Israeli Arabs avoid the worst, but not the economic crisis

The Arab community, which is considered the most vulnerable in Israel, has weathered the pandemic particularly well. But it suffers from the financial consequences of rigorous prison for two months to fight against Covid-19.

With a total of 16,683 cases and 279 deaths on May 23, Israel and its nine million people have been relatively spared from Covid-19. The ratio of deaths to residents established by Johns-Hopkins University is low since it stands at 3.14 deaths per 100,000 people, compared to 42.12 for example for France. And the number of pollutants there is also much lower than in many European countries.

The death toll is even lower for the Arab community in Israel, which has the lowest number of Covid-19 deaths and deaths, with about 1,000 confirmed infections and only five deaths. Arab citizens of Israel (Palestinians, Bedouins and Drusians, mainly Muslim or Christian) represent 20% of the population. A fragile community, often neglected by public authorities, who seemed particularly vulnerable when the pandemic hit the country, as did the ultra-Orthodox. These two communities are the poorest in the country: 47% of Arab citizens and 52% of ultra-Orthodox lived below the poverty line in 2018, according to the National Insurance Institute.

But unlike Arab society, where the pollution rate represented 8% of the new cases, ultra-Orthodox cities and districts have become dirty pollution. According to a report from the Taub Center for Social Policy, based in Jerusalem, 22% of new infections in Israel, registered between March 31 and May 12 in cities of 5,000 or more, in cities and towns populated exclusively by ultra-Orthodox. However, they represent only 5% of the population.

Collaboration and discipline

For Arab political leaders, these results are primarily linked to the cooperation and responsiveness of local political, professional and religious organizations as well as to the discipline of their members. “The organization of the Arab population has been impressive, despite the government’s lack of involvement in dealing with and preparing for the crisis with our society,” Aida Touma-Suleiman, Member of the Israeli Parliament, told France 24. for the unified list, an alliance of three mainly Arab parties.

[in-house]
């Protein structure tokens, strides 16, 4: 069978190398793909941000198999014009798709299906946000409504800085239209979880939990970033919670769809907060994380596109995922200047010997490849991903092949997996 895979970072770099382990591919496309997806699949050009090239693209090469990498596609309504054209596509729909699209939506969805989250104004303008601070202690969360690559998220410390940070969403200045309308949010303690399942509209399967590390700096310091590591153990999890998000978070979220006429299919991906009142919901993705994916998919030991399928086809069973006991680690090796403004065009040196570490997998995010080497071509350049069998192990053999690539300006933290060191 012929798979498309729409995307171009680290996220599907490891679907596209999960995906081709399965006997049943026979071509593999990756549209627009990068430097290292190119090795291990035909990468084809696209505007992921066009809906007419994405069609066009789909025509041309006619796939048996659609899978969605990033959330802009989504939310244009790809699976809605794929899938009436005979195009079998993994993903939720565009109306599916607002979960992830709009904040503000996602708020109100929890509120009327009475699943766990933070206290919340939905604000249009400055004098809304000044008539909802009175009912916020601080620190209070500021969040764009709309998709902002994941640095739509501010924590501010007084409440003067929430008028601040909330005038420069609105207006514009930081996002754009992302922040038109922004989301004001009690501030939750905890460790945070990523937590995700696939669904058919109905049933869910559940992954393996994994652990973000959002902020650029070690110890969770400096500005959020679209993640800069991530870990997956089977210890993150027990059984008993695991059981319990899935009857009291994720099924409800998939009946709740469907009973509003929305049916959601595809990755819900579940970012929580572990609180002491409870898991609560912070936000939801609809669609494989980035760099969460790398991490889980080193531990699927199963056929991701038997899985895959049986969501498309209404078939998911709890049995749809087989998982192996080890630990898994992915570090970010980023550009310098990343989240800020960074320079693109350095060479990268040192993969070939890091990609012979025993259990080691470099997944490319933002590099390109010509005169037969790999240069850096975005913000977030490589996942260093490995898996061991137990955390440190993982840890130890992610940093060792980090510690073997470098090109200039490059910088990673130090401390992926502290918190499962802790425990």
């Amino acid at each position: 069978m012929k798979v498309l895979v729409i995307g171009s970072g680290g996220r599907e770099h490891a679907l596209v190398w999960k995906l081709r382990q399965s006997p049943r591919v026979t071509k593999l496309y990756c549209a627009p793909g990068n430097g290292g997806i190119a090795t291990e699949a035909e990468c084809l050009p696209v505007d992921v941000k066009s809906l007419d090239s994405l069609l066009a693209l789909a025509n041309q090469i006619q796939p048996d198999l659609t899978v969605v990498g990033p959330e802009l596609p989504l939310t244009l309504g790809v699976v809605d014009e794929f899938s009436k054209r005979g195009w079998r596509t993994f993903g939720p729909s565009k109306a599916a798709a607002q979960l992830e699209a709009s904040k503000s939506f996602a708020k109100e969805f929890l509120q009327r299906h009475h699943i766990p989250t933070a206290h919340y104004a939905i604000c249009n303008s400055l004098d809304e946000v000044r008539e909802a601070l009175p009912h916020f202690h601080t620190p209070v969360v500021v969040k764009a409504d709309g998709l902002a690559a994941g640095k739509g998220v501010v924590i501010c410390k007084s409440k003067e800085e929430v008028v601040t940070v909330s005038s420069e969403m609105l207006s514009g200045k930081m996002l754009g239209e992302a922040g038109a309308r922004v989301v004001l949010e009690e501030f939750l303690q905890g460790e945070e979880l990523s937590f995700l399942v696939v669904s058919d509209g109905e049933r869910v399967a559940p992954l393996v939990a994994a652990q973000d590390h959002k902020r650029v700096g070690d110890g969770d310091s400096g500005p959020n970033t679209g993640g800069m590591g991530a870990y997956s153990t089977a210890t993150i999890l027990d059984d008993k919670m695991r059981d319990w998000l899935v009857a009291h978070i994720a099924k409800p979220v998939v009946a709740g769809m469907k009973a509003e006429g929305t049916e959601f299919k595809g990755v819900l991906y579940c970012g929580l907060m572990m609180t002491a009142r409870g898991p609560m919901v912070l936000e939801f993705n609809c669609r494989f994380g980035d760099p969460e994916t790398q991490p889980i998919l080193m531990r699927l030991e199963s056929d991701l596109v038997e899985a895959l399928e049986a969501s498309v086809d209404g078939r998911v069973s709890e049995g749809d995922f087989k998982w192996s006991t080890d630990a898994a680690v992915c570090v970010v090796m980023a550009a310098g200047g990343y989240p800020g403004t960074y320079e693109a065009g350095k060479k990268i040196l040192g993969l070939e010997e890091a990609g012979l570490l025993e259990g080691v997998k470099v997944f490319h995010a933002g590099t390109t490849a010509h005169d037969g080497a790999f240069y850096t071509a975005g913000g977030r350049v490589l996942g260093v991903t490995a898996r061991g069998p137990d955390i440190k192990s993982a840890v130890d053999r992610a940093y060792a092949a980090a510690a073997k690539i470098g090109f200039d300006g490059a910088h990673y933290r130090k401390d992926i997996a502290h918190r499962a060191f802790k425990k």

From the beginning, “we have created a war cell for the Arab population, which brings together the best experts from our community, specialists in health, employment, information and communication, and all have collaborated,” adds Aida Touma-Suleiman, also chair of the Special Committee on Labor and social assistance.

“It took the Israeli Ministry of Health two weeks to respond to our request to translate the information into Arabic. But we were already working among the population and we had already launched an information campaign in Arabic, urging the community to take precautions,” adds Aida Touma- Suleiman.

A car and a speaker to inform

Ali Salam, the mayor of Nazareth, the largest Arab city in Israel (110,000 inhabitants) located in the northern country, believes that the cooperation between the municipality, religious leaders and the Israeli security forces has been of great help. .

“In the beginning, there was a real concern that the virus would spread to the Arab population. But it did not happen,” he explains to France 24. “On March 8, I formed a committee and we met with national security, the police, the religious authorities, the directors. for the three hospitals in Nazareth and we worked with one voice to urge citizens to respect social distance measures. This collaboration was crucial. “

For Ali Salam, the residents showed admirable discipline: “They did not leave their house except to buy food, and even then they apply the rules. We had a car equipped with “a speaker that circulated in the city 24 hours a day and sent instructions to stay home and respect the directives of the Ministry of Health, the Prime Minister and the Mayor”.

This level of discipline is not surprising, said Vice President Aida Touma-Suleiman: “The people have shown exemplary responsibility because they understood that an epidemic among the population would have been a disaster. Our health infrastructures are weak. The hospitals in Nazareth were not prepared for a such a crisis, she said.

Limited religious gatherings

Kafr Qasim, an Arab city with 23,000 people 20 kilometers from Tel Aviv, also managed to prevent the spread of the virus. Sheikh Sahwat Freij, deputy secretary of the Islamic Movement in Israel and chairman of the movement’s National Emergency Committee, said that strict instructions from religious bodies played an important role.

“In Kafr Qasim, we closed schools, mosques, places of worship and we did not make recommendations to people but a” fatwa “, a formal religious order, stating that they should not be gathered at the moment and that they should stay home with their families as much as possible and avoid walking the streets, ”he describes to France 24